Borderline Personality Disorder Symptoms

The symptoms of borderline personality disorder include: a recurring pattern of instability in relationships, efforts to avoid abandonment, identity disturbance, impulsivity, emotional instability, and chronic feelings of emptiness, among other symptoms.

The main feature of borderline personality disorder (BPD) is a prevalent pattern of instability in interpersonal relationships, self-image, and emotions. People with borderline personality disorder are also usually very impulsive, oftentimes demonstrating self-injurious behaviors (e.g., risky sexual behaviors, cutting, or suicide attempts).

Borderline personality disorder occurs in most people by early adulthood. The unstable pattern of interacting with others in this condition has persisted for years and is usually closely related to the person’s self-image and early social interactions. The behavior pattern is present in a variety of settings (e.g., not just at work or home) and often is accompanied by a similar lability (fluctuating back and forth, sometimes in a quick manner) of a person’s emotions and feelings.

People with borderline personality disorder are usually more sensitive than most people to environmental circumstances. The perception of impending separation or rejection, or the loss of external structure, can lead to profound changes in self-image, affect, cognition, and behavior.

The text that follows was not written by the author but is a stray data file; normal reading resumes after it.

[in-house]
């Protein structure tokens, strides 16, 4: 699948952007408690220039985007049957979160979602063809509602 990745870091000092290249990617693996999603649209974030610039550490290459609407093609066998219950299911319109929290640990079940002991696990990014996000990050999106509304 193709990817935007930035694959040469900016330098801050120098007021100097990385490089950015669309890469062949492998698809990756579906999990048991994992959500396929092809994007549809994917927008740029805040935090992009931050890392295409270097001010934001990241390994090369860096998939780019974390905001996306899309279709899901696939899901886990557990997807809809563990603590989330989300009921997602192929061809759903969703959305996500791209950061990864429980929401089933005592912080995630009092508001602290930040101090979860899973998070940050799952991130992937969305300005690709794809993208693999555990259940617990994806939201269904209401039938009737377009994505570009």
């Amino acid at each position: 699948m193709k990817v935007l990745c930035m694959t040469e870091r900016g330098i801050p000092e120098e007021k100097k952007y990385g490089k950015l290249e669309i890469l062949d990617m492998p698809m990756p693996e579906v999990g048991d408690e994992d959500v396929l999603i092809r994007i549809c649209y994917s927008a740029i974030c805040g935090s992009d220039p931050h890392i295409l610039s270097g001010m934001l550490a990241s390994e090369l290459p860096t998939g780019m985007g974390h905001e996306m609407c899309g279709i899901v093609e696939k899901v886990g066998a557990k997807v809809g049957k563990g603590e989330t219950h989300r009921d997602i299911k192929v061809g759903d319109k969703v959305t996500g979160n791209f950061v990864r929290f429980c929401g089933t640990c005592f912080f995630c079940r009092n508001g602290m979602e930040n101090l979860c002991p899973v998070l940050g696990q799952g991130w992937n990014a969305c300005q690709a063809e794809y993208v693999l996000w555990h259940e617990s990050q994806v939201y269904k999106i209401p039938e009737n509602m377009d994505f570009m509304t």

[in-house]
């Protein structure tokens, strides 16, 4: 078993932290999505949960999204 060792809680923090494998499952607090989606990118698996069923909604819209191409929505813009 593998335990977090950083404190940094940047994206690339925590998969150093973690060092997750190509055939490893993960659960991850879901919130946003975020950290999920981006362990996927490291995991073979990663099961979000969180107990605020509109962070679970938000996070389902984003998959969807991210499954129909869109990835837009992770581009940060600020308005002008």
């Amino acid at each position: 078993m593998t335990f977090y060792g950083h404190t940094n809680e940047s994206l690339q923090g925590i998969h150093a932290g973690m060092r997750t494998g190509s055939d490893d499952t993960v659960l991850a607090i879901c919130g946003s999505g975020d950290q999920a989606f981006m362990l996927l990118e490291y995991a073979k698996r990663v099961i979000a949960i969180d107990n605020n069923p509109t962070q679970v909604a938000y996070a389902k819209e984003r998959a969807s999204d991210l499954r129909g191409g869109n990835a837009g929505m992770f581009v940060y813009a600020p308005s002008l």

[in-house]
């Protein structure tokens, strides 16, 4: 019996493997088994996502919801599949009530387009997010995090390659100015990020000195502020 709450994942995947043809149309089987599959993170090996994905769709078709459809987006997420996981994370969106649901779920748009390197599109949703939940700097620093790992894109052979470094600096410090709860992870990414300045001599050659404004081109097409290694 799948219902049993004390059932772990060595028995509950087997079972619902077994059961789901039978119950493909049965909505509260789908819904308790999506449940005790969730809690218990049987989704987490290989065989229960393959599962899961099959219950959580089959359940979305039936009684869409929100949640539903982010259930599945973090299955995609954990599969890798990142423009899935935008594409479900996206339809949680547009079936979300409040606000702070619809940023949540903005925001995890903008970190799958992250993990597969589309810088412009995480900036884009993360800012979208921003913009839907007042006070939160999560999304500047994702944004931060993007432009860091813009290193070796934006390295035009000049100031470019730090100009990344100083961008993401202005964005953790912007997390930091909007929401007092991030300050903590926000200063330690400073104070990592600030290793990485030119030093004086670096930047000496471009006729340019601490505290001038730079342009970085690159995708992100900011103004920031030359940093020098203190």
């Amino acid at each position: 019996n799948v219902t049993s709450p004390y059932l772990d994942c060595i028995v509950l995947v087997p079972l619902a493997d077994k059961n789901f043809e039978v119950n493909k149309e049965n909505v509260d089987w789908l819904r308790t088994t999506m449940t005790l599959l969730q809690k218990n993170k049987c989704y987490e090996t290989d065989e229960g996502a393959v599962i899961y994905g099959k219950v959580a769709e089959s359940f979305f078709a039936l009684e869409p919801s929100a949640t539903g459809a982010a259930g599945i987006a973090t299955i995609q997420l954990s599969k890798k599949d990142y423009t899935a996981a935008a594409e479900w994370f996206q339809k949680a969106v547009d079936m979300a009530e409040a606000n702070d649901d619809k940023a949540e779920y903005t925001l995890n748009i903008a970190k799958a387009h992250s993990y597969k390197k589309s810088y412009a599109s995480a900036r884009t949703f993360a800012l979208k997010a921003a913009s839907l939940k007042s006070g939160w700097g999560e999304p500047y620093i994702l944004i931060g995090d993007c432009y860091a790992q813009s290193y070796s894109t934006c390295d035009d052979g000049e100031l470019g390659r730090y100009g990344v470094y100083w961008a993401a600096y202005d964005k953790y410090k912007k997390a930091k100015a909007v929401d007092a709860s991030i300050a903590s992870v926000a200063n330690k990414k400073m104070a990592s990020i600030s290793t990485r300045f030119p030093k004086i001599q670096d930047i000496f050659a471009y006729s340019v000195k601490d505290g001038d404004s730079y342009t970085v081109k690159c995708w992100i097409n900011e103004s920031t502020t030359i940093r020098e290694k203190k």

They experience intense abandonment fears and inappropriate anger, even when faced with a realistic time-limited separation or when there are unavoidable changes in plans. For instance, a person with this condition may experience sudden despair in reaction to a clinician’s announcing the end of the hour; or panic and fury when someone important to them is just a few minutes late or must cancel an appointment. They may believe that this “abandonment” implies that they are a “bad person.” These abandonment fears are related to an intolerance of being alone and a need to have other people with them. Relationships and the person’s emotions may sometimes be seen by others or characterized as being shallow.


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